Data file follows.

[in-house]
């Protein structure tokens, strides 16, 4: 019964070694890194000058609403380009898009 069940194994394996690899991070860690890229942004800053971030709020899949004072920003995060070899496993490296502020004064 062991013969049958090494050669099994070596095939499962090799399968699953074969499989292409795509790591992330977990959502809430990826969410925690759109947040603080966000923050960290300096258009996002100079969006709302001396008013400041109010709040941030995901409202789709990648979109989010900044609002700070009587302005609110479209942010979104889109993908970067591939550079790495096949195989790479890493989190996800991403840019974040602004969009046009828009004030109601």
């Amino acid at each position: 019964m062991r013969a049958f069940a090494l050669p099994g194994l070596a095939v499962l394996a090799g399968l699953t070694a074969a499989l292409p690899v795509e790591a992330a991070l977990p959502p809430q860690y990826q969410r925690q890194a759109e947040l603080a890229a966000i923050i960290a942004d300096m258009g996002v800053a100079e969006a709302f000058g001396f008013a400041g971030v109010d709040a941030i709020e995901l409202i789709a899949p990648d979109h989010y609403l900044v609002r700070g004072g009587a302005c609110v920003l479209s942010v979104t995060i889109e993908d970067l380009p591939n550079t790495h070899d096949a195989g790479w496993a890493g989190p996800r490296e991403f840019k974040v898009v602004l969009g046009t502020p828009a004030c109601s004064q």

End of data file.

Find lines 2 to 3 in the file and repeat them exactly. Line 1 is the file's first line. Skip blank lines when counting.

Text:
């Protein structure tokens, strides 16, 4: 019964070694890194000058609403380009898009 069940194994394996690899991070860690890229942004800053971030709020899949004072920003995060070899496993490296502020004064 062991013969049958090494050669099994070596095939499962090799399968699953074969499989292409795509790591992330977990959502809430990826969410925690759109947040603080966000923050960290300096258009996002100079969006709302001396008013400041109010709040941030995901409202789709990648979109989010900044609002700070009587302005609110479209942010979104889109993908970067591939550079790495096949195989790479890493989190996800991403840019974040602004969009046009828009004030109601």
């Amino acid at each position: 019964m062991r013969a049958f069940a090494l050669p099994g194994l070596a095939v499962l394996a090799g399968l699953t070694a074969a499989l292409p690899v795509e790591a992330a991070l977990p959502p809430q860690y990826q969410r925690q890194a759109e947040l603080a890229a966000i923050i960290a942004d300096m258009g996002v800053a100079e969006a709302f000058g001396f008013a400041g971030v109010d709040a941030i709020e995901l409202i789709a899949p990648d979109h989010y609403l900044v609002r700070g004072g009587a302005c609110v920003l479209s942010v979104t995060i889109e993908d970067l380009p591939n550079t790495h070899d096949a195989g790479w496993a890493g989190p996800r490296e991403f840019k974040v898009v602004l969009g046009t502020p828009a004030c109601s004064q």